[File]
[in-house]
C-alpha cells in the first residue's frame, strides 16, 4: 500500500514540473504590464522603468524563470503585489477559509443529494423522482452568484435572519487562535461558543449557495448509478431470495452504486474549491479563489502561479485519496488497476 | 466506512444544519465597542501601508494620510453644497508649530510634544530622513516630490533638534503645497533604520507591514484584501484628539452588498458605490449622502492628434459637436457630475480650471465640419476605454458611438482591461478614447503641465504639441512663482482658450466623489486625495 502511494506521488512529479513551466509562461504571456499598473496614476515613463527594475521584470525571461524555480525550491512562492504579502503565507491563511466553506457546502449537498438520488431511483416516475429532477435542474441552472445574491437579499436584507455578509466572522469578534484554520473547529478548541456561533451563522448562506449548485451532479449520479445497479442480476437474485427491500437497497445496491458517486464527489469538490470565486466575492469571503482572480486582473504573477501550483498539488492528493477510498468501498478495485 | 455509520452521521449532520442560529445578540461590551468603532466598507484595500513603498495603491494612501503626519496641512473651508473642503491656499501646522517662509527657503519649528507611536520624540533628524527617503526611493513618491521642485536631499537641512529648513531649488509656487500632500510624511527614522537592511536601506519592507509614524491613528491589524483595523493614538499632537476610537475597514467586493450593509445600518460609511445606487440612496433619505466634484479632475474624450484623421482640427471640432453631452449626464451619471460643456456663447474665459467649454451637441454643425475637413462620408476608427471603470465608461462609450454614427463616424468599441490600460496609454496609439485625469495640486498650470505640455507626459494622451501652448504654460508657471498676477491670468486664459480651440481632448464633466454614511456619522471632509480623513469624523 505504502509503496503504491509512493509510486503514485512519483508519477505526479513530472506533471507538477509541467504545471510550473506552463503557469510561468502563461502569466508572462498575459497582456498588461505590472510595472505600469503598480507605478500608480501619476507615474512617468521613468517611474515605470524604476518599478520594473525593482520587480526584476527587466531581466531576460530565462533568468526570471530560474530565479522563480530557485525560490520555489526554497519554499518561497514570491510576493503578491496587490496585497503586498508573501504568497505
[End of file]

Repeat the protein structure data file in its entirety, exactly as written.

[in-house]
C-alpha cells in the first residue's frame, strides 16, 4: 500500500514540473504590464522603468524563470503585489477559509443529494423522482452568484435572519487562535461558543449557495448509478431470495452504486474549491479563489502561479485519496488497476 | 466506512444544519465597542501601508494620510453644497508649530510634544530622513516630490533638534503645497533604520507591514484584501484628539452588498458605490449622502492628434459637436457630475480650471465640419476605454458611438482591461478614447503641465504639441512663482482658450466623489486625495 502511494506521488512529479513551466509562461504571456499598473496614476515613463527594475521584470525571461524555480525550491512562492504579502503565507491563511466553506457546502449537498438520488431511483416516475429532477435542474441552472445574491437579499436584507455578509466572522469578534484554520473547529478548541456561533451563522448562506449548485451532479449520479445497479442480476437474485427491500437497497445496491458517486464527489469538490470565486466575492469571503482572480486582473504573477501550483498539488492528493477510498468501498478495485 | 455509520452521521449532520442560529445578540461590551468603532466598507484595500513603498495603491494612501503626519496641512473651508473642503491656499501646522517662509527657503519649528507611536520624540533628524527617503526611493513618491521642485536631499537641512529648513531649488509656487500632500510624511527614522537592511536601506519592507509614524491613528491589524483595523493614538499632537476610537475597514467586493450593509445600518460609511445606487440612496433619505466634484479632475474624450484623421482640427471640432453631452449626464451619471460643456456663447474665459467649454451637441454643425475637413462620408476608427471603470465608461462609450454614427463616424468599441490600460496609454496609439485625469495640486498650470505640455507626459494622451501652448504654460508657471498676477491670468486664459480651440481632448464633466454614511456619522471632509480623513469624523 505504502509503496503504491509512493509510486503514485512519483508519477505526479513530472506533471507538477509541467504545471510550473506552463503557469510561468502563461502569466508572462498575459497582456498588461505590472510595472505600469503598480507605478500608480501619476507615474512617468521613468517611474515605470524604476518599478520594473525593482520587480526584476527587466531581466531576460530565462533568468526570471530560474530565479522563480530557485525560490520555489526554497519554499518561497514570491510576493503578491496587490496585497503586498508573501504568497505